How to Pray for Your Pastor

When Roman legions invaded Caledonia (modern-day Scotland) in the late first century AD, it was said by the historian Tacitus that the powerful Celtic chieftain Calgacus emerged and rallied his tribes against the might of Rome, famously declaring, “They make a desert, and they call it peace.”

Today’s Christian pastor is likewise making similar stands for biblical Christianity in the midst of a secular desert created by an anti-Christian culture. The Bible describes a faithful pastor as an elder who oversees the flock and the household of God. According to Paul, pastor/elders rule the church (Titus 1:5) and guard the treasures of Christ (v. 9). Additionally, they minister to the people by teaching, reproof, correction, and training in righteousness (2 Tim. 3:16).

If ever there was an era in Christian history that believers should be committed to praying for their pastors, it is now. James rebukes our prayerlessness when he says, “You do not have, because you do not ask” (James 4:2). And what prayers are we offering up to God on behalf of our pastors? Let me suggest several.

THAT HE WOULD DELIGHT IN PREACHING

If your minister is not being blessed and instructed by the Word, it is highly unlikely that you will be. Your spiritual well-being is directly linked to your pastor’s seeking the Lord in his preparation for the sacred desk. If he is not diligently seeking the Lord, you won’t find Him in his preaching either.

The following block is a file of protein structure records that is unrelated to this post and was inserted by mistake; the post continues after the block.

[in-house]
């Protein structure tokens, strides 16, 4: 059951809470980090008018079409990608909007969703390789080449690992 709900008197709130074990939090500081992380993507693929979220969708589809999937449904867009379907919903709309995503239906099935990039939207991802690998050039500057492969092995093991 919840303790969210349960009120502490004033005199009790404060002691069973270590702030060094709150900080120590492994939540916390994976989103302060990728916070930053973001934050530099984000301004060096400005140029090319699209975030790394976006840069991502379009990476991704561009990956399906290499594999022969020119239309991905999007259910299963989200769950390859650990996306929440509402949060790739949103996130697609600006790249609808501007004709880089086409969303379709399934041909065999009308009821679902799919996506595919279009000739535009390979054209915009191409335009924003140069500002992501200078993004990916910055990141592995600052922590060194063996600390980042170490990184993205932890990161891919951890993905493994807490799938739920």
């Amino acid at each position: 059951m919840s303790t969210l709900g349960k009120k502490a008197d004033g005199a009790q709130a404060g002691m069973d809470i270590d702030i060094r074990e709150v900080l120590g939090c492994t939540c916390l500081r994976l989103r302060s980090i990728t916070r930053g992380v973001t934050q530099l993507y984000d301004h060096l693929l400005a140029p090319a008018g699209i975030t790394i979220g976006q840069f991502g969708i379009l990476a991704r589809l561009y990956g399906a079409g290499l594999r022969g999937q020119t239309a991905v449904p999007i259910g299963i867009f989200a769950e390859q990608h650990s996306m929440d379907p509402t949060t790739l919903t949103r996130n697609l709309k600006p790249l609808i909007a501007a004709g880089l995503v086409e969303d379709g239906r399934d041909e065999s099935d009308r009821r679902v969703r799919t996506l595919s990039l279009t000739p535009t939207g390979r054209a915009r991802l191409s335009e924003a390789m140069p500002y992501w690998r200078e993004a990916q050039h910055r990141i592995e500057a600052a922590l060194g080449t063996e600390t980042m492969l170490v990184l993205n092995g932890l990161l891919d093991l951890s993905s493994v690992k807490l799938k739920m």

A godly pastor is a joyful, dutiful herald of the most high King. His enthusiasm for proclaiming God’s Word will be infectious and unstoppable, and it will be readily apparent to all who hear him that this is a man who knows his God. Second Timothy 4:1–2 reads:

I charge you in the presence of God and of Christ Jesus, who is to judge the living and the dead, and by his appearing and his kingdom: preach the word; be ready in season and out of season; reprove, rebuke, and exhort, with complete patience and teaching.

THAT HE WOULD ENJOY THE LORD’S DAY